6. The air/gas compressor according to claim 5 wherein said linearly actuated pump comprises a shell housing and a linearly extendable and retractable piston, said piston being linearly translatable to effect a pressurization of air/gas in an air/gas compression chamber.

7. The air/gas compressor according to claim 6 further comprising a coolant fluid path through which a coolant can be transmitted thereby to temperature regulate said air/gas compressor during operation.

8. The air/gas compressor according to claim 7 wherein said coolant path extends proximal the perimeter of said piston thereby to cool said piston during pump operation.

9. The air/gas compressor according to claim 7 wherein said coolant fluid path is a fluid passageway located internal to said shell housing and in proximity to said linearly extendable and retractable piston thereby to cool said pump during operation.

10. The air/gas compressor according to claim 9 wherein said air/gas pump output is selectively connectable and disconnectable to one or more filters.

11. The air/gas compressor according to claim 10 wherein said one or more filters are selected from the group consisting of: a coalescent filter, a desiccant filter, a carbon dioxide filter, and a molecular sieve.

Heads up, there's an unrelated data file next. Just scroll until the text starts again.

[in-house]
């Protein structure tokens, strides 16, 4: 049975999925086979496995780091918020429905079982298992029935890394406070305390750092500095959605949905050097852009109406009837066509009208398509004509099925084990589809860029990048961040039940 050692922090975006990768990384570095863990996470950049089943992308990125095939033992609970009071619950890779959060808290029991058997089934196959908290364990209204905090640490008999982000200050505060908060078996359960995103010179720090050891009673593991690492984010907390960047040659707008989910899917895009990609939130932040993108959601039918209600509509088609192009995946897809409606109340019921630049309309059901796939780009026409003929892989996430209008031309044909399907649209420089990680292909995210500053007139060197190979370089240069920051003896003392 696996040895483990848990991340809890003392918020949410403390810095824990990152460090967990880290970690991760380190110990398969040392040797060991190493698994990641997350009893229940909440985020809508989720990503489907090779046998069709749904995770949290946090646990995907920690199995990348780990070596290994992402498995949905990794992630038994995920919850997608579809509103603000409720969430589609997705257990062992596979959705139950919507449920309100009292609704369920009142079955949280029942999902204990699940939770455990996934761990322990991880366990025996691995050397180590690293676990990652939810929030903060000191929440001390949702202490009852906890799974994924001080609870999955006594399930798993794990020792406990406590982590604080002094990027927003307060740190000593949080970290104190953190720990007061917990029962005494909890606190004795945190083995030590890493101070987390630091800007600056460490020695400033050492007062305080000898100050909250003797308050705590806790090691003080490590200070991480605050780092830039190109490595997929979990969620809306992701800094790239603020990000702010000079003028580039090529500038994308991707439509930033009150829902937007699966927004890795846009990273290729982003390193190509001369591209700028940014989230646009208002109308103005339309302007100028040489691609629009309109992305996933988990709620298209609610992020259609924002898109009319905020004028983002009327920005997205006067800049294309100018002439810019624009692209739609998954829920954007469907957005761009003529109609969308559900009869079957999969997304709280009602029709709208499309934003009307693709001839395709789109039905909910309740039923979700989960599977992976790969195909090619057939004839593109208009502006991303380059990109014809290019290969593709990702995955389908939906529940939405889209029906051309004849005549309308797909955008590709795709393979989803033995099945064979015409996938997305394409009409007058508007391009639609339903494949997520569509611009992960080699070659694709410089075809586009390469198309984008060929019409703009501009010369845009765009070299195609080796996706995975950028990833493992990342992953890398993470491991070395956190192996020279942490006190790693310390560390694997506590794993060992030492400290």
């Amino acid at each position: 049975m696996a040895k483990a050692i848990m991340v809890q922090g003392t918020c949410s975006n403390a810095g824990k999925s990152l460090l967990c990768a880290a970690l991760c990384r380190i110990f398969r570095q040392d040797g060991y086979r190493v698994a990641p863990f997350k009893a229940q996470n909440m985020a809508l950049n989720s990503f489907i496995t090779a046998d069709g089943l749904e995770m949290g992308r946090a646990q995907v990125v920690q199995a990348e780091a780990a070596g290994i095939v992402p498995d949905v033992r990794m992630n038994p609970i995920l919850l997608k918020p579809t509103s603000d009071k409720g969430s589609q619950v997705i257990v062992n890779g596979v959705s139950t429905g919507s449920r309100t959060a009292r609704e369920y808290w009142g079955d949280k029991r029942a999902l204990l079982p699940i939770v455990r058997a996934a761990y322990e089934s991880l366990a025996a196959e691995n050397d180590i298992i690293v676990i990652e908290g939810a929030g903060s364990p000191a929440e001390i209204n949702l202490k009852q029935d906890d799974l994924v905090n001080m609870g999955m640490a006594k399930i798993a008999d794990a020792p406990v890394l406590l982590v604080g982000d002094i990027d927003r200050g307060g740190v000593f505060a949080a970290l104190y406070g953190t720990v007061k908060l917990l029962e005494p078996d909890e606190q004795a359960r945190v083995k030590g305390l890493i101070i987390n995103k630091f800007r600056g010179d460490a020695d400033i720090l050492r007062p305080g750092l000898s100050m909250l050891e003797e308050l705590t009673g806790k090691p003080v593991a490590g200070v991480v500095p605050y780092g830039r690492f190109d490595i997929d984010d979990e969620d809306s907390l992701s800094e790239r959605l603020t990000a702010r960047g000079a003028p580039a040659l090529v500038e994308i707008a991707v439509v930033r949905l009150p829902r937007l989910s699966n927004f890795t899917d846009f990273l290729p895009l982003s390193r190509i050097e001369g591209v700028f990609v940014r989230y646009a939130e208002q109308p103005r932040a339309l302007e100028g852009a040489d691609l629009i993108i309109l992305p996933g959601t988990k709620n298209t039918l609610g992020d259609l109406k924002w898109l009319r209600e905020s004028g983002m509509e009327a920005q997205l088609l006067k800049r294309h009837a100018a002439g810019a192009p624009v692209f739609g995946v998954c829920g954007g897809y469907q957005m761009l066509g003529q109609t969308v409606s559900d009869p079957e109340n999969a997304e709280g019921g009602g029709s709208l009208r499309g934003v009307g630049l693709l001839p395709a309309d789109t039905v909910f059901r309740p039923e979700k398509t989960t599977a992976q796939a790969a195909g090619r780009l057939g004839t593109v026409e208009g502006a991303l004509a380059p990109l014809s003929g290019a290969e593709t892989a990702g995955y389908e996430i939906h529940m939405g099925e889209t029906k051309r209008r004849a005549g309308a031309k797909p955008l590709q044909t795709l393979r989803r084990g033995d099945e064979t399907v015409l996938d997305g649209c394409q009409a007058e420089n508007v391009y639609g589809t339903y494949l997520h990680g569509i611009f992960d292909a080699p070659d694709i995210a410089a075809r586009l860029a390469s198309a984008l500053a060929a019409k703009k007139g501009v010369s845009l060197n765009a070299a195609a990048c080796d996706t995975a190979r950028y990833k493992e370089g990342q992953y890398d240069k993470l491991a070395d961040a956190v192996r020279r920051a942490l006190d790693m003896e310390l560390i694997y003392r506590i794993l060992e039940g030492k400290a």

12. The air/gas compressor according to claim 9 further including a filtration system comprising: a hermetically sealed desiccant filter in fluid communication with said air/gas pump output; a hermetically sealed coalescent filter in fluid communication with said air/gas pump output and in fluid communication with said desiccant filter; an air/gas filtration system output in fluid communication with a manifold, said manifold being fluidly connected to an air/gas compressor output for connecting to an air/gas vessel for storing pressurized air/gas; a pressure gauge in communication with said manifold capable of detecting an air/gas vessel fill pressure; a pressure selector mechanism which permits a compressor operator to pre-select a desired end fill pressure for filling an air/gas vessel; and a compressor shut-off switch; and wherein, during compressor operation, when said pressure gauge detects an air/gas fill pressure which approximately equals a pre-selected desired end fill pressure, pre-selected with said pressure selector mechanism, said compressor shut-off switch stops compressor operation.